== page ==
Sunday, 7 July 2013

"The very pineapple of politeness!": Richard Brinsley Sheridan

Richard Brinsley Butler Sheridan (Dublin, Ireland, 30th October 1751 – London, England, 7th July 1816)

Portrait of RIchard Brinsley Sheridan by Sir Joshua Reynolds
"...the very pineapple of politeness!" 
Sheridan by Sir Joshua Reynolds

As a lady who likes nothing more than a night at the theatre, I love a little Sheridan. The man behind such works as The School for Scandal, The Rivals and The Critic was as colourful as his plays, a wit and raconteur whose plays are still enjoyed nearly two centuries after his death.

The son of parents who were steeped in both the arts and academia, Sheridan was not a man who shied away from scandal and when I was a young Gilflurt in 1772 I recall him fighting a fearsome duel right here on Henrietta Street. At the Castle Tavern, not three doors from where I host my weekly salons, Sheridan and Captain Thomas Mathews fought over the honour of Elizabeth Linley, Sheridan's intended bride and daughter of Richard Linley. The duel went onto a second round in Bath and Sheridan was almost killed but the lady's name was defended and our playwright made a miracle recovery! He and Elizabeth were wed, returning to London to live the high life on her dowry until, in 1775, Sheridan's play, The Rivals, made him an overnight star. By 1778 he owned the controlling stake in the Drury Lane Theatre and he used it as a base for productions of the plays that followed, enjoying enormous success. 

Sheridan wasn't satisfied with life as a theatrical luminary and embarked on a second career as a Whig Member of Parliament. Noted for his powerful speeches and witty ad-libs in the House, he eventually served as Treasurer of the Navy and would remain a radical figure in Parliament for 32 years, serving three different constituencies until he finally lost his seat in 1812. Three years previously his theatre had burned down and, already financially stretched by this disaster, things became progressively worse for our hero.

As a girl who keeps a tight hand on her purse string I've never got myself into money trouble but Sheridan wasn't quite so lucky. He liked the high life and it came at a price and though Congress offered him £20,000 to thank him for his political efforts to avert the War of Independence whilst in office, he proudly turned down the money and sank further and further into debt.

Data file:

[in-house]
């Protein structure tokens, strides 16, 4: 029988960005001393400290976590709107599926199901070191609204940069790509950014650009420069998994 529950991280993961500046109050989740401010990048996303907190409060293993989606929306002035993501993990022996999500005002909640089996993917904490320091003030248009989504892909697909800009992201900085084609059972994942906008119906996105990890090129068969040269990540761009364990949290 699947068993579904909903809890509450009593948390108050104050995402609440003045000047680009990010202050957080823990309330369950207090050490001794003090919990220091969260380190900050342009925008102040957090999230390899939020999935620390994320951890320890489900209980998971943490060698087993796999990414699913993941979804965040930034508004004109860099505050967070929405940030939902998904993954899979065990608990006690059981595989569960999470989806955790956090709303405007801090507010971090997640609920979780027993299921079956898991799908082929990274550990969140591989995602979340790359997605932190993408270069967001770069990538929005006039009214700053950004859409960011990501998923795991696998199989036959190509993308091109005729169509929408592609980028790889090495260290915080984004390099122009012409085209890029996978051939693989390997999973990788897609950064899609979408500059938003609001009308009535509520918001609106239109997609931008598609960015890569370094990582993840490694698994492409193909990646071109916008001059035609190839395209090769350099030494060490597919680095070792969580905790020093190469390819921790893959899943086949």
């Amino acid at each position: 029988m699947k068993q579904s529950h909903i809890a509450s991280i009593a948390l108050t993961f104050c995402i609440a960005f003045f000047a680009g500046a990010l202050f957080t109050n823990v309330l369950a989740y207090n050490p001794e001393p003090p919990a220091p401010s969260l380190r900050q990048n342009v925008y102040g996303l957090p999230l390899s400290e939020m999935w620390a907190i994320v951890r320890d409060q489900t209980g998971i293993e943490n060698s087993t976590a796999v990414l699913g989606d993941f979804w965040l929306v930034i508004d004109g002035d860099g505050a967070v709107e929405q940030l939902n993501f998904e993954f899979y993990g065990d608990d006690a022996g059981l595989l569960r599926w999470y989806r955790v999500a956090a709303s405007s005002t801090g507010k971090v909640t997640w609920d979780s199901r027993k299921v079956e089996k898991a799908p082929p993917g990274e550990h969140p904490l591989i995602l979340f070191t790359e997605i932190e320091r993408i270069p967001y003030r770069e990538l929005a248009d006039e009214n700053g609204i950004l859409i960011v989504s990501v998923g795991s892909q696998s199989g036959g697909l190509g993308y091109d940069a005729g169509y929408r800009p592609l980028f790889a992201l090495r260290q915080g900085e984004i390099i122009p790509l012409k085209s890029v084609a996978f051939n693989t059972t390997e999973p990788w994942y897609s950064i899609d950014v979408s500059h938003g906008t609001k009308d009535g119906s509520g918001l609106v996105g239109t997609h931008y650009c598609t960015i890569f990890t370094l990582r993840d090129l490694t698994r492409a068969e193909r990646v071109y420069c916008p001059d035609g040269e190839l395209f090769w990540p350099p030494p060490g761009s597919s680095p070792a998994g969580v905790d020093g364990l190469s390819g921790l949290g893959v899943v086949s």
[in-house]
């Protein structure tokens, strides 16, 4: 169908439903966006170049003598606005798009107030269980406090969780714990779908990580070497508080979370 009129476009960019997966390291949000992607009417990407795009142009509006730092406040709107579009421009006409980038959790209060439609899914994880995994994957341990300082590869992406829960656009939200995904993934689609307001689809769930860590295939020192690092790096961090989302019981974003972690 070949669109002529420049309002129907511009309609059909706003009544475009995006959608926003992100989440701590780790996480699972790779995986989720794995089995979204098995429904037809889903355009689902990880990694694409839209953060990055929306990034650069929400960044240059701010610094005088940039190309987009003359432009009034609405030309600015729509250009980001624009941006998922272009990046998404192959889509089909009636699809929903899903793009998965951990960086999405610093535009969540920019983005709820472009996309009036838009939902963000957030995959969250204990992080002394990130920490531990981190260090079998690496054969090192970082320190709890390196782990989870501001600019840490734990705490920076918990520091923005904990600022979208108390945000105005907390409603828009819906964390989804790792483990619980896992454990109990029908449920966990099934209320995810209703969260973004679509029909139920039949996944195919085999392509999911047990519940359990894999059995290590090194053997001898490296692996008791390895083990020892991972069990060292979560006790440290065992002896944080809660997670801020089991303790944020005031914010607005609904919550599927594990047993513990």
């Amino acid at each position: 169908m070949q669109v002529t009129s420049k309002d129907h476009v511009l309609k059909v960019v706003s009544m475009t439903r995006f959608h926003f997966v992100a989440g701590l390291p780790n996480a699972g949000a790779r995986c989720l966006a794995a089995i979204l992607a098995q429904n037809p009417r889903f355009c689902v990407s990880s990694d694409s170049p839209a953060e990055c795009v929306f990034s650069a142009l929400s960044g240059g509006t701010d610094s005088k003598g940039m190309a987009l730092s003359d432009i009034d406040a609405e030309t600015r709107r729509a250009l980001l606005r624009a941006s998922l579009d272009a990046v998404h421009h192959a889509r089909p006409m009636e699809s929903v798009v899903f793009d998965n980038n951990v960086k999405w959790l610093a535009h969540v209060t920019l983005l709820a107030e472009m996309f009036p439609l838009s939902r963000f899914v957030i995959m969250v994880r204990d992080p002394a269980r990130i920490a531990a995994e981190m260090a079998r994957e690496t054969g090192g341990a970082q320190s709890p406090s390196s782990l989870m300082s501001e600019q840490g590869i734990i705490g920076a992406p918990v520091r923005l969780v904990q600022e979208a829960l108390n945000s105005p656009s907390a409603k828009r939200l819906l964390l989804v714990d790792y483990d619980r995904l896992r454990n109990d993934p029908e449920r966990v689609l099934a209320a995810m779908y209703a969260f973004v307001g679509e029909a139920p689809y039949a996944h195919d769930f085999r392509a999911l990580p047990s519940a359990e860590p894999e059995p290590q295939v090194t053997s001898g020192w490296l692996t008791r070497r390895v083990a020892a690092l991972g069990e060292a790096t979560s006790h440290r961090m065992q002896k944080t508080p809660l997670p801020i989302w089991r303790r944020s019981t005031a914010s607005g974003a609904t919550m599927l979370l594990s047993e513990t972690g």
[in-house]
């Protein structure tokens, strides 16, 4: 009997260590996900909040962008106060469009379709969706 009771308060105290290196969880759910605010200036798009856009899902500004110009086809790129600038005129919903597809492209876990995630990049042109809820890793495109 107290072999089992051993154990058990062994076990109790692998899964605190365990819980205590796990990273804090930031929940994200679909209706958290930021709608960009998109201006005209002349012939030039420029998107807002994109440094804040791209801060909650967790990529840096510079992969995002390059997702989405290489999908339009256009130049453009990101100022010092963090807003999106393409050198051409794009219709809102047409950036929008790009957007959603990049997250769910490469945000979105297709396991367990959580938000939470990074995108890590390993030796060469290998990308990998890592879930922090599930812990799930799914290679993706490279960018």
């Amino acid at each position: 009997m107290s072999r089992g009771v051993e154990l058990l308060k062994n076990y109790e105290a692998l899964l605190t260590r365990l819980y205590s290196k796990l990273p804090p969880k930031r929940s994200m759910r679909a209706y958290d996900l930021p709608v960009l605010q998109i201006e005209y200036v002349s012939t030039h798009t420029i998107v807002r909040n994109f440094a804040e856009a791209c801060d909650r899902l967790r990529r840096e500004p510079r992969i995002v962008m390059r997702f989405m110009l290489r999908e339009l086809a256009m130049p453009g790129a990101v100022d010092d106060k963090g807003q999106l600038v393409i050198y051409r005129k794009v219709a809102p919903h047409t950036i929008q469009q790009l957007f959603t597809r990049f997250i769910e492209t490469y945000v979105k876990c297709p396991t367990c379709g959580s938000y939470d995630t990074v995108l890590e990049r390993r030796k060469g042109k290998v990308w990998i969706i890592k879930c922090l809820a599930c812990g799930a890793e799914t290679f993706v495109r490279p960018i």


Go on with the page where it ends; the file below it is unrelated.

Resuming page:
Sheridan died in poverty in 1816, leaving behind a body of work that has rightly seen him celebrated as one of the greatest names of English drama. His internment in Poets' Corner at Westminster Abbey was attended by some of the grandest figures in the country and his coffin was borne to its final rest by the Lord Bishop of London and Earl Spencer, amongst other illustrious names.

Two hundred years after his death, theatres worldwide still ring to the sounds of Mrs Malaprop and Lady Sneerwell, the comedy as timeless as the name of the man who created it.

8 comments:

Gem Twitcher said...

I'm at present reading a book on Sheridan,Madame,and wondering if your name will appear? :-)

Madame Gilflurt said...

That would depend on the book, sir!

Drayton Bird said...

I had an office in Covent Garden for years. I recall the tale, as no doubt you do, Madam, of his comment when quizzed whilst sitting in a pub drinking wine as he watched his theatre being burnt to the ground. "Cannot a man have a drink by his own fireside?"

Dr. Johnson launched one of his better insults at Sheridan: "Why, Sir, Sherry is dull, naturally dull. Such an excess of stupidity is not in nature." A bit wide of the mark when you think of those glorious plays.

Catherine Curzon said...

Johnson was *very* wide of the mark in my opinion too; Sheridan is an absolute favourite of mine and one of the first Georgians to pique my interest in my younger years.

I do indeed recall the tale and that sad evening enjoyed a post all of its own on the blog, you can find it at http://www.madamegilflurt.com/2014/02/on-this-day-fire-at-theatre-royal-drury.html .

Gem Twitcher said...

It is said,Madame that the Prince of Wales-on his way down to Brighton espied the impoverished Sheridan disappearing down a sideway.Oh look-there's Sheridan,he said and travelled on completelyignoring the friend he had known for over 30 years!

Catherine Curzon said...

What a charming chap Prinny could be!

Anonymous said...

Another Sherry story:
http://prinnystaylor.wordpress.com/2010/08/12/financing-sheridan/

Catherine Curzon said...

Wonderful, thank you!